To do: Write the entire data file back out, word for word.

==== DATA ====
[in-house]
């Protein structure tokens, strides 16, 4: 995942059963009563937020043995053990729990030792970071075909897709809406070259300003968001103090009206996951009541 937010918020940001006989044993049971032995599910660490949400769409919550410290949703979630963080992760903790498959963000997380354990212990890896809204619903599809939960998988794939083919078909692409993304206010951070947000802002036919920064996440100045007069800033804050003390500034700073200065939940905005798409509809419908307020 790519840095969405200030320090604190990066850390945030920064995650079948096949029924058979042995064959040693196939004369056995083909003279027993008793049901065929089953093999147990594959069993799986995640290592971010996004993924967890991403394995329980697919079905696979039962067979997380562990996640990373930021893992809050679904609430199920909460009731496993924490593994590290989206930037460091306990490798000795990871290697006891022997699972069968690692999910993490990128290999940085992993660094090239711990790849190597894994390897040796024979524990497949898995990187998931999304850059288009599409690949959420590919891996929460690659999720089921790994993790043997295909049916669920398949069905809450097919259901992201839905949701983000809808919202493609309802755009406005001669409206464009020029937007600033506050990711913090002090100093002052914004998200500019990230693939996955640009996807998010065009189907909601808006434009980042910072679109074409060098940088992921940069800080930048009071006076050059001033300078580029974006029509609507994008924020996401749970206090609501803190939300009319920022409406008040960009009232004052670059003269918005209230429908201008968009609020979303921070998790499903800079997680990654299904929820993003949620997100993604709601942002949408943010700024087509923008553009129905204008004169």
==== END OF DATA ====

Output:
[in-house]
């Protein structure tokens, strides 16, 4: 995942059963009563937020043995053990729990030792970071075909897709809406070259300003968001103090009206996951009541 937010918020940001006989044993049971032995599910660490949400769409919550410290949703979630963080992760903790498959963000997380354990212990890896809204619903599809939960998988794939083919078909692409993304206010951070947000802002036919920064996440100045007069800033804050003390500034700073200065939940905005798409509809419908307020 790519840095969405200030320090604190990066850390945030920064995650079948096949029924058979042995064959040693196939004369056995083909003279027993008793049901065929089953093999147990594959069993799986995640290592971010996004993924967890991403394995329980697919079905696979039962067979997380562990996640990373930021893992809050679904609430199920909460009731496993924490593994590290989206930037460091306990490798000795990871290697006891022997699972069968690692999910993490990128290999940085992993660094090239711990790849190597894994390897040796024979524990497949898995990187998931999304850059288009599409690949959420590919891996929460690659999720089921790994993790043997295909049916669920398949069905809450097919259901992201839905949701983000809808919202493609309802755009406005001669409206464009020029937007600033506050990711913090002090100093002052914004998200500019990230693939996955640009996807998010065009189907909601808006434009980042910072679109074409060098940088992921940069800080930048009071006076050059001033300078580029974006029509609507994008924020996401749970206090609501803190939300009319920022409406008040960009009232004052670059003269918005209230429908201008968009609020979303921070998790499903800079997680990654299904929820993003949620997100993604709601942002949408943010700024087509923008553009129905204008004169």